Mary Easton Sibley

From Wikipedia, the free encyclopedia
Jump to: navigation, search
Mary Easton Sibley
Mary Easton Sibley.jpg
Painting of Mary Easton Sibley by Chester Harding c1830s
Personal details
Born (1800-01-24)January 24, 1800
Rome, New York
Died June 20, 1878(1878-06-20) (aged 78)
St. Charles, Missouri
Spouse(s) George Champlin Sibley
Parents Rufus and Alby Smith Easton
Occupation early American pioneer and educator

Mary Easton Sibley (January 24, 1800- June 20, 1878) was an early American pioneer and educator.

Biography[edit]

Early life[edit]

Mary Sibley was born in Rome, New York on January 24, 1800, the daughter of Rufus Easton and Alby Smith Easton.[citation needed] She was the first of eleven children for the Easton family. In 1804, Sibley’s father, was appointed territorial judge of the Louisiana Territory by President Thomas Jefferson, making it necessary for the family to follow in his stead to St. Louis.[citation needed] In addition to his duties as judge, President Jefferson asked Easton to keep an eye on the Territorial Governor, General James Wilkinson, because he was suspected of collaborating with Vice President Aaron Burr to cause the western part of the United States to secede and form a separate country.[citation needed]

While little is known of Sibley’s early life, family records state that for a period she was sent to boarding school in Shelbyville, Kentucky.[citation needed] According to Sibley’s diaries, sometime prior to 1815 she had returned to her family in St. Louis. It was during this time that she would frequent dances with her friend.[1] The details of this period have mostly been lost, but it is assumed that it was at one of these dances that Mary met her husband George Champlin Sibley.[citation needed] They married on August 19, 1815. Due to his duties as the factor (trade superintendent to the Natives), the Sibleys quickly returned to Fort Osage near present day Kansas City, Missouri.[citation needed]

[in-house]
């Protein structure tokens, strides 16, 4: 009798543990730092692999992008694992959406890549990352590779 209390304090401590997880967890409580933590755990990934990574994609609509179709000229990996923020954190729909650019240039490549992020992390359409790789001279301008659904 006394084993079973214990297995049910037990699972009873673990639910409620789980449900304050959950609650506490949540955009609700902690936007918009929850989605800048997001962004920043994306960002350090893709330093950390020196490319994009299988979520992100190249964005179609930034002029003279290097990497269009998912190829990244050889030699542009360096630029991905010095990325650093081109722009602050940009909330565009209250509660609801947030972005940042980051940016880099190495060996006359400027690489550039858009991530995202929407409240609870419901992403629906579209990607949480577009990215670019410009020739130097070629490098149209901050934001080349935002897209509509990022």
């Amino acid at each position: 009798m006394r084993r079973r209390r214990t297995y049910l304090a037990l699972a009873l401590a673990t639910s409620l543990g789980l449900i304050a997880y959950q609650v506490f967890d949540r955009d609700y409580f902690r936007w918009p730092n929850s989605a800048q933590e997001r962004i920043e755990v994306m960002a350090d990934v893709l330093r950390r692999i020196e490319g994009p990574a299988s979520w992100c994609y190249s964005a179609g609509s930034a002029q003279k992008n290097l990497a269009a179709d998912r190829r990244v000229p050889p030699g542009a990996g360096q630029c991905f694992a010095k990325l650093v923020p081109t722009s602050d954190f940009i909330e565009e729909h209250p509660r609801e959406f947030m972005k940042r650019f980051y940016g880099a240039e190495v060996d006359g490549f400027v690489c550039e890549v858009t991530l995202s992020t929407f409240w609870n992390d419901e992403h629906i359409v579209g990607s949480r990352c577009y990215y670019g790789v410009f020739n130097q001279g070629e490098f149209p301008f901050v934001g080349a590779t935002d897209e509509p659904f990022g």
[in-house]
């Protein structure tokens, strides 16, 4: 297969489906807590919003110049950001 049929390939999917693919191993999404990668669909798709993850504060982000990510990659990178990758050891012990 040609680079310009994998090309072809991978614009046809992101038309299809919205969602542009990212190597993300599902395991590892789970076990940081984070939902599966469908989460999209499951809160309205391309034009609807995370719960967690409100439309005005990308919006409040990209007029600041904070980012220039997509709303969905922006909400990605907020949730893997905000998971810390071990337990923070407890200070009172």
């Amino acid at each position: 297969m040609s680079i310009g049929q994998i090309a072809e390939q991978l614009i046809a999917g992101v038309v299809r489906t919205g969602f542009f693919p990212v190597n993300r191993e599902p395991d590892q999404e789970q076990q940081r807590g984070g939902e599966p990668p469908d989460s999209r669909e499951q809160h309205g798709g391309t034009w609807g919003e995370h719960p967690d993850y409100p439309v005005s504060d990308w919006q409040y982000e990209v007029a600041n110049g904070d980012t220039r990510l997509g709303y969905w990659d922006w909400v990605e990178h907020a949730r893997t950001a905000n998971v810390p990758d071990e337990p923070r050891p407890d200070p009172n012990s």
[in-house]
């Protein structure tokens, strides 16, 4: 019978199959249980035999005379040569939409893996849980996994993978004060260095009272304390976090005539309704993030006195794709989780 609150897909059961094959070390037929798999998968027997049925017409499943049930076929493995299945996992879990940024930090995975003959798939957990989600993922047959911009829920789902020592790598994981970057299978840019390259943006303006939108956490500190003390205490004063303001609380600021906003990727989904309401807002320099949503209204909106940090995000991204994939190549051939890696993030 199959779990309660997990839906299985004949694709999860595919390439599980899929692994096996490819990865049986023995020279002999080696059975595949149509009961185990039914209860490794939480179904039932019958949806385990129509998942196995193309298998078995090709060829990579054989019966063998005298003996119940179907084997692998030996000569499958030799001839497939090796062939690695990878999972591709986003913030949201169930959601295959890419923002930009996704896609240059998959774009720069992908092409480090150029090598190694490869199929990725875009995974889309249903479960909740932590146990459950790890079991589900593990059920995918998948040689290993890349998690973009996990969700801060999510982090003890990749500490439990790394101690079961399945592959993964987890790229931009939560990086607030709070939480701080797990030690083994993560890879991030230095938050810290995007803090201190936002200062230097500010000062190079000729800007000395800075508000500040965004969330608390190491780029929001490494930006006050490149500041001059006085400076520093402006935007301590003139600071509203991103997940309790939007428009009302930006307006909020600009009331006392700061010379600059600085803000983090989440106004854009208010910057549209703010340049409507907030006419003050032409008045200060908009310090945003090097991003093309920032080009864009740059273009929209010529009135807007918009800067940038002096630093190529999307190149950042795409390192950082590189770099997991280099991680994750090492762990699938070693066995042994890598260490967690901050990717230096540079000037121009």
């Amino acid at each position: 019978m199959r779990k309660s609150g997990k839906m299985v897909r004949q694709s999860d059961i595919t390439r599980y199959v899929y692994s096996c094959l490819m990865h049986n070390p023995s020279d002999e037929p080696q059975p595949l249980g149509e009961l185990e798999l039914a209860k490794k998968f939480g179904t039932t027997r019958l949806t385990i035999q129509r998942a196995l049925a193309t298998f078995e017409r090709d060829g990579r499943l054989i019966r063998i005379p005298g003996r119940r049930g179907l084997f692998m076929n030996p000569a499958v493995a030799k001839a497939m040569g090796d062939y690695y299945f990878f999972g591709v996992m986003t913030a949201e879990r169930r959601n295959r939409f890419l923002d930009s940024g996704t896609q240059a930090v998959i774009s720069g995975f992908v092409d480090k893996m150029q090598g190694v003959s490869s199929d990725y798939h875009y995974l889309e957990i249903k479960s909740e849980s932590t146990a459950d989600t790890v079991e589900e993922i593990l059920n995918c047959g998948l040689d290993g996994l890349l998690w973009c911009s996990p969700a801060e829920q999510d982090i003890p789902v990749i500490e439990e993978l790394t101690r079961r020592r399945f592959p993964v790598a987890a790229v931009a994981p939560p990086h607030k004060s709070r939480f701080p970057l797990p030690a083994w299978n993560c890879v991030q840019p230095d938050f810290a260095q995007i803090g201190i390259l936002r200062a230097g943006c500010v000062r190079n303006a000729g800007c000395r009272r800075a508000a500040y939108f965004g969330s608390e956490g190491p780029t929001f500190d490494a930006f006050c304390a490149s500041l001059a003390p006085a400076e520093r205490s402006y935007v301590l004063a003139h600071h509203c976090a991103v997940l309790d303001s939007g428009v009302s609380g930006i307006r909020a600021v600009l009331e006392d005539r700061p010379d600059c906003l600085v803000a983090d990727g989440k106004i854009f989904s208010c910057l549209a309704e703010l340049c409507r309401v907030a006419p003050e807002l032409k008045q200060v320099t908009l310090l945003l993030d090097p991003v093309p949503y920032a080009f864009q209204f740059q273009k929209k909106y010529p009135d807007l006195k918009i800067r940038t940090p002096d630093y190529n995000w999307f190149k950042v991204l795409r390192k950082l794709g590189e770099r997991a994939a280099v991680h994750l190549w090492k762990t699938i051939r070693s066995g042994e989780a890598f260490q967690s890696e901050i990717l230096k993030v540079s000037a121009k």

Fort Osage[edit]

Once at Fort Osage, George kept busy trading goods with the Natives and negotiating treaties for the United States.[citation needed] Records during this time period scarcely mention Mary; however, several biographers believe that she began her interest in teaching when she noticed that the few area children were not receiving an education.[citation needed] Mary remained with George at Fort Osage until it closed in 1822.[citation needed] Between 1822 and 1825, George was the Postmaster General for the area, along with trying unsuccessfully to start up a privately owned trading post.[citation needed] When the trading post failed, George found work as the lead commissioner which surveyed what became known as the Santa Fe Trail.[citation needed]

Move to St. Charles, Missouri[edit]

When work on the Santa Fe Trail ended in 1827, the Sibleys returned to St. Charles, Missouri's first capitol early in its statehood and where Mary’s father, Rufus Easton, was the second Attorney General for the State.[citation needed] After the capitol moved to Jefferson City, the Eastons remained behind in St. Charles. George owned land in St. Charles which he had purchased in 1814 when he temporarily moved east during the War of 1812.[citation needed] Because of the numerous Linden trees on this property, the Sibleys named the property Linden Wood.[citation needed] While George cleared the land for farming, the couple lived in town until a home was built on the property in 1829.[citation needed]

Mary’s spiritual awakening[edit]